– Without elites, science could not have made progress. But equally important is empowering the common people on the ground to manage their own destinies, says Malin Philipson, the no-nonsense Chair of the Malin and Lennart Philipson Foundation.
Malin Philipson is the lifetime companion of the late Professor Lennart Philipson and Co-Founder of the foundation which bears their names. Her training is in languages and art history. Professionally she started working as a teacher and in 1983 as a freelance journalist for the radio broadcasting station Deutschland Funk, Schweden and covered the art scene for SvD and the magazine Konstvärlden, reporting until 1998 from Heidelberg and New York.
She has also been chairperson of the New York chapter of SWEA (Swedish Women´s Educational Association International), as well as serving as chairperson on two SWEA grant boards. SWEA is the international organization for Swedish professional women, started in 1979 in Los Angeles to promote contact and collaboration among Swedish women abroad.
Since 2006, Malin Philipson is a Board member of Tostan, Sverige, the non-governmental organization working i.a. in the areas of education, health, environment to empower African communities to bring about sustainable development and positive social transformation based on respect for human rights. As a teacher, she has always preferred income-generating projects to hand-outs, a firm believer in the old adage:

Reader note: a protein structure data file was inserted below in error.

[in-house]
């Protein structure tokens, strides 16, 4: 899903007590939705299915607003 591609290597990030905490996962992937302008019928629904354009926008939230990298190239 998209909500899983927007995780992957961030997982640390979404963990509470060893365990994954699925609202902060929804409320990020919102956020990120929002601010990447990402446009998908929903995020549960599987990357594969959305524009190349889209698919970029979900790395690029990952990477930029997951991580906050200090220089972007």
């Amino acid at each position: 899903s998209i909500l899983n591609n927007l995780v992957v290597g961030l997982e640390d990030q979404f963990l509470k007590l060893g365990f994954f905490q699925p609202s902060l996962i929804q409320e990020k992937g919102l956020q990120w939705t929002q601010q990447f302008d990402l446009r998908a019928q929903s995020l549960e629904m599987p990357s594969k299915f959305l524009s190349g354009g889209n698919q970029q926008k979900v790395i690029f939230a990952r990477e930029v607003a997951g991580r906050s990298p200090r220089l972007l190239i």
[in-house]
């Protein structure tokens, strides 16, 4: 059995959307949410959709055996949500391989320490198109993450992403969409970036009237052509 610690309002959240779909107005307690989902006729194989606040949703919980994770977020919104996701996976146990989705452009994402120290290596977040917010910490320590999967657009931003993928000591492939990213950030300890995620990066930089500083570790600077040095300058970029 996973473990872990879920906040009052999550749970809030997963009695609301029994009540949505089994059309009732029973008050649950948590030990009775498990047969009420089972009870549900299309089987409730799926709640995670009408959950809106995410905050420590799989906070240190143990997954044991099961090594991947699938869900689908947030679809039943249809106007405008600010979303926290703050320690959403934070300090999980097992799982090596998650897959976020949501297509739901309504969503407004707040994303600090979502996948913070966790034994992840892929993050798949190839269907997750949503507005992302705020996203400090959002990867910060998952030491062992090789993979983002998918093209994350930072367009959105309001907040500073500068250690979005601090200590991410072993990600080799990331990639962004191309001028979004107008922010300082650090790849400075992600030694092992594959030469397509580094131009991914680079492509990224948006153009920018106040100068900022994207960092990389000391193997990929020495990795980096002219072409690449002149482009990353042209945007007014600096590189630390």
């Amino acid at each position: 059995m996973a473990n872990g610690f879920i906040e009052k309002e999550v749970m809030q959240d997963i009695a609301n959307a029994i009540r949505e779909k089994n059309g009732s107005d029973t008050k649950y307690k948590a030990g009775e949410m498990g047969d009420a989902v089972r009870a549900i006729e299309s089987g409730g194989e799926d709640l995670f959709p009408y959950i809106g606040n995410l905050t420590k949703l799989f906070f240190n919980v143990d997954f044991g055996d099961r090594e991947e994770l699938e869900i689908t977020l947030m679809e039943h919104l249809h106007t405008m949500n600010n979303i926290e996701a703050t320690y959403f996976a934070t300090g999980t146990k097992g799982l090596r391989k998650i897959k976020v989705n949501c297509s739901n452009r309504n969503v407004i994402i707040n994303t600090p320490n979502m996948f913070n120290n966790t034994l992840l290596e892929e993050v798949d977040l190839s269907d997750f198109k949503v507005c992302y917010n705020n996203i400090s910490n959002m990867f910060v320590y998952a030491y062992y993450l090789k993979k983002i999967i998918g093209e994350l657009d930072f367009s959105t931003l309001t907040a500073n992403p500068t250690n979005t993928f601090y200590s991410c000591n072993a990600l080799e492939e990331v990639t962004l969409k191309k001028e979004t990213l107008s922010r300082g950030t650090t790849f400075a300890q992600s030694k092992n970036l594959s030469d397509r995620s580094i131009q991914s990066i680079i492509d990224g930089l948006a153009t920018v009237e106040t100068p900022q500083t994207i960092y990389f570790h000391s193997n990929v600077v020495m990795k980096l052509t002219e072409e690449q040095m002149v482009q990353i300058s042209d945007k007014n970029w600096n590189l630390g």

“Give a man a fish, and you feed him for a day; show him how to catch fish, and you feed him for a lifetime.”
– In that same spirit, we want our funding to various causes to go from point A to B without getting lost to middlemen on the way. We started working in this way when we lived in New York. One of the first organizations we supported was World Childhood Foundation, then in its beginning, but today the Prize and Tostan, Sverige have priority.
When Lennart Philipson passed away in 2011, Malin continued his work within the Malin and Lennart Philipson Foundation, which awards prizes to PhDs and post-docs (biannually to Karolinska Institutet and Uppsala University, respectively), who demonstrate exceptional scientific prowess and leadership qualities.
– This work was very close to Lennart´s heart. In fact, he once tried to persuade the then Minister of Education Olof Palme to secure selective funding for returning postdocs. Palme, however, was apparently skeptical at the time, calling it “elite thinking”.